Friday, 16 December 2016

Garcia Lorca's 'House of Bernada Alba'

 A Royal Exchange Theatre and Graeae Theatre Company co-production


By Federico García Lorca
Translated by Jo CliffordDirected by Jenny Sealey
Press Night: Tuesday 7 February

3 - 25 February - The Theatre

A bold exploration of female identity, sexuality and power: Lorca’s THE HOUSE OF BERNARDA ALBA is beautifully transformed for the Royal Exchange’s distinctive in-the-round theatre in a co-production with the trail-blazing Graeae Theatre Company. THE HOUSE OF BERNARDA ALBA is directed by Graeae’s Artistic Director Jenny Sealey, in a translation by Jo Clifford with the award-winning Kathryn Hunter in the title role. Deftly weaving the incredible talent of Deaf and disabled actors into this compelling drama, each performance creatively integrates British Sign Language, Audio Description and Captioning. The production will run from 3 – 25 February.
Jenny Sealey said:
‘I have wanted to direct this play for many years, and am thrilled to finally be doing so with this full-blooded translation by the wonderful Jo Clifford and in the unique space that is the Royal Exchange Theatre. Alongside this heated tale of competitiveness, danger and fragility, we’ll be weaving Graeae’s famous aesthetics of access into the fabric of the production, ensuring it truly is a landmark event, while showcasing the extraordinary talent of our Deaf and disabled actors.’  
Bernarda’s husband is dead. Now she alone rules her household and the lives of her five daughters. A period of eight years mourning will be observed without contact with the outside world and the men who might bring them ruin. That is except for Angustias, whose inheritance has attracted a wealthy local suitor. As the wedding approaches, Bernarda struggles to retain her suffocating grip on the family and on these women whose appetite for defiance is growing.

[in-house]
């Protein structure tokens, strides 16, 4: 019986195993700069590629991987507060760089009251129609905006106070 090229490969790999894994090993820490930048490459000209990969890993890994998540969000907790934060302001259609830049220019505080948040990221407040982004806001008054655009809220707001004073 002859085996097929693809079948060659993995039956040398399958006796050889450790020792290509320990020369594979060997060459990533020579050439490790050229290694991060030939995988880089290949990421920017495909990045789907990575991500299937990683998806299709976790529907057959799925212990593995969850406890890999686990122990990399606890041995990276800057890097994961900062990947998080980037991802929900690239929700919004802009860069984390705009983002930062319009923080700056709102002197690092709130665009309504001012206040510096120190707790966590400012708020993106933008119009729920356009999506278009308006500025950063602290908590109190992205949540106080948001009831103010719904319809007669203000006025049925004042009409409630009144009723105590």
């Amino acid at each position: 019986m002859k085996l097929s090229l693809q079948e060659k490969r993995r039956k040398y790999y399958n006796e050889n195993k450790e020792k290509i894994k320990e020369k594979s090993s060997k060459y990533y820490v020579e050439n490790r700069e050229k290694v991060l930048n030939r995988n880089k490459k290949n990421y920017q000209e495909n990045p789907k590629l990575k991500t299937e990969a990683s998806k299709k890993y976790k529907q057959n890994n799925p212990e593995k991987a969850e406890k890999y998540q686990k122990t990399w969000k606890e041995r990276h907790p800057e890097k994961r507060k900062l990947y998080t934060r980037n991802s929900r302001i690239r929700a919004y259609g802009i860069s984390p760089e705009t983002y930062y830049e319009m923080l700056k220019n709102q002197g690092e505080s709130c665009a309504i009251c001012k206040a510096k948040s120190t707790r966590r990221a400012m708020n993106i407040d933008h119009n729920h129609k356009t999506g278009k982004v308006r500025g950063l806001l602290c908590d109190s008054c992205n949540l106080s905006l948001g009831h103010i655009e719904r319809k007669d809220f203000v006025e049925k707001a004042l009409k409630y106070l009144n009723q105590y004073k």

Royal Exchange Artistic Director Sarah Frankcom said:
‘We are thrilled to be making this show with the brilliant Jenny Sealey cementing our relationship further with Graeae. Their work is synonymous with access, placing Deaf and disable actors centre-stage and ensuring that every show is fully accessible, BSL, captioning and audio-description are seamlessly woven into the production. This is the first time audiences will experience work on our stage in this way. In January Amit Sharma will join us from Graeae, as part of the Arts Council’s Change Makers programme, to continue the work we’ve started here.’ 

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